Expected reforms in inheritance tax could increase contributions from wealthier estates, necessitating effective estate planning. Effective estate planning will be essential to manage potential increases in inheritance tax liabilities.

  • Non-Domiciled Status

Labour has expressed intentions to reform the tax treatment of non-domiciled individuals to ensure they pay taxes more in line with residents. Changes in this area are aimed at ensuring non-doms contribute fairly to the UK tax system. Non-domiciled individuals should reassess their residency status and global asset structures to mitigate potential tax increases and compliance issues.


Brexit-Related Tax Impacts

  • Trade and Regulatory Alignment:

Labour seeks to negotiate specific agreements to ease trade frictions while avoiding re-entry into the EU single market or customs union.

  • Economic Growth and Trade Relations

Closer trade relations with the EU are anticipated to alleviate Brexit-related economic pressures, benefiting businesses.


International Tax Implications

  • Global Tax Compliance and Reporting:

Labour’s enhanced focus on tax compliance may extend to international operations of UK-based companies. There could be increased scrutiny on transfer pricing and adherence to OECD guidelines to prevent profit shifting and tax base erosion. Labour’s historical emphasis on fair taxation and global tax fairness aligns with these expectations. Companies with international operations should ensure robust compliance with global tax standards.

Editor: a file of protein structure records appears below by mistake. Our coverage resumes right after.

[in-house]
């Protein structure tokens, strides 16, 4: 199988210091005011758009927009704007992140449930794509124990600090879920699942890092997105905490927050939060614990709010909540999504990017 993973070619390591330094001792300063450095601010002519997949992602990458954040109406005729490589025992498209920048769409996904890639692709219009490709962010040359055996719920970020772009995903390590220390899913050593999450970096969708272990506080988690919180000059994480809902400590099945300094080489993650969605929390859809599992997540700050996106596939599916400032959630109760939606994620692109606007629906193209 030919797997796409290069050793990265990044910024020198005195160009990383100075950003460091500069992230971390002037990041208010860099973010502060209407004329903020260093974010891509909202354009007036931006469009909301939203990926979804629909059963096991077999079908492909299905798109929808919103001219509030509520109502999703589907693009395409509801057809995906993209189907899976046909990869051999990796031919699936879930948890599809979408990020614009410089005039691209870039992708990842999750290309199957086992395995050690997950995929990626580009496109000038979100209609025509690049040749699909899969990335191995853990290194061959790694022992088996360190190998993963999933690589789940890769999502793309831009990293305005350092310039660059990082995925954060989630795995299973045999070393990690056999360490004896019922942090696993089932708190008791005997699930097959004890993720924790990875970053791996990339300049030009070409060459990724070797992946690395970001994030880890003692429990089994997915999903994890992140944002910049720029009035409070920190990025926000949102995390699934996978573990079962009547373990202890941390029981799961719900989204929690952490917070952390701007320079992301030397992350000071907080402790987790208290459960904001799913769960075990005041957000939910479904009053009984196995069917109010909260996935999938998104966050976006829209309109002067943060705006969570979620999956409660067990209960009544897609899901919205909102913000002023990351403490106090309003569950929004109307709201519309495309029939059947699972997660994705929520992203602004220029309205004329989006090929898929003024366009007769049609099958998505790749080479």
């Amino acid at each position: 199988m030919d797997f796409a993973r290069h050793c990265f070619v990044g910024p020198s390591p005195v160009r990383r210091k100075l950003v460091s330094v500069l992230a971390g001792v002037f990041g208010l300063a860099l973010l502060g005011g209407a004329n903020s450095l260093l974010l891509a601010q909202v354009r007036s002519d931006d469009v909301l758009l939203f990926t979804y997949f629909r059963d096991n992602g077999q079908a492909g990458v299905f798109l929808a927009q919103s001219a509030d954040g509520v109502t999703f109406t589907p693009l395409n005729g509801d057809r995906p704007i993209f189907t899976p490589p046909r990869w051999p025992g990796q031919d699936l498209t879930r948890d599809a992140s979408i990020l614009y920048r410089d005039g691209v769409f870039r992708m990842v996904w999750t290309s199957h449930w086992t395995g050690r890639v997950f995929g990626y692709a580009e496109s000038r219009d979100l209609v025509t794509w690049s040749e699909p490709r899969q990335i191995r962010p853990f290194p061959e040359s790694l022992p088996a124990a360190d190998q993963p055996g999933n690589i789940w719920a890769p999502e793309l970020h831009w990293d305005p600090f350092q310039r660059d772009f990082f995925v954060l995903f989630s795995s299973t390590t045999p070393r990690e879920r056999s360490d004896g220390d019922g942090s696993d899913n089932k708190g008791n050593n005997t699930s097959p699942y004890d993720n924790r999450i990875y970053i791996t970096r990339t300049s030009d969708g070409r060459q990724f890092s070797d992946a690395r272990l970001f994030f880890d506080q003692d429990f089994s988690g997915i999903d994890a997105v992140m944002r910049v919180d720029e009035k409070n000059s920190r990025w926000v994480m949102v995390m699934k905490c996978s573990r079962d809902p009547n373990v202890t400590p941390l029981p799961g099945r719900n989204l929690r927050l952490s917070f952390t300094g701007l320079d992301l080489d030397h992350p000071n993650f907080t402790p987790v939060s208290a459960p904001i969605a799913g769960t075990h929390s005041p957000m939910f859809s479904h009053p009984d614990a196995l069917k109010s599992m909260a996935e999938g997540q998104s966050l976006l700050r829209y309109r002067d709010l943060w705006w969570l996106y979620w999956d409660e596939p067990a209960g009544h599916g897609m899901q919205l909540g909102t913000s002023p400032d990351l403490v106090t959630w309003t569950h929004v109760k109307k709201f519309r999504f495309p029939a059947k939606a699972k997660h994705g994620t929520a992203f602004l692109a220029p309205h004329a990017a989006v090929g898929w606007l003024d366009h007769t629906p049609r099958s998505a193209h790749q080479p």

• Impact on Multinationals:

Potential changes in the UK’s approach to international tax could affect multinationals operating within the UK. Adjustments in controlled foreign company (CFC) rules and foreign tax credits are possible areas of reform. Labour’s policy positions indicate a drive to ensure multinational corporations contribute fairly, which may lead to stricter Controlled Foreign Companies (CFC) rules and limitations on the use of foreign tax credits .

  • Double Taxation Treaties and Cross-Border Transactions:

Labour may seek to renegotiate double taxation treaties to prevent tax avoidance and ensure fair taxation of cross-border transactions. This could impact the tax liabilities of UK companies operating abroad and foreign companies operating in the UK. The focus on closing tax loopholes and ensuring equitable taxation may drive changes in treaty policies.


Future Outlook: Autumn Budget 

The upcoming Autumn Budget is expected to be highly anticipated, with detailed tax policy announcements that will further shape the economic landscape. Both corporate entities and HNWIs should closely monitor any announcements leading up to the budget statement to stay informed and adapt their strategies accordingly.

By staying proactive and engaging in strategic planning, businesses and individuals can navigate these changes effectively. Spencer West is dedicated to providing ongoing guidance and support to help you adapt and thrive in this evolving tax environment.

Mark Tan
Partner - Tax, Corporate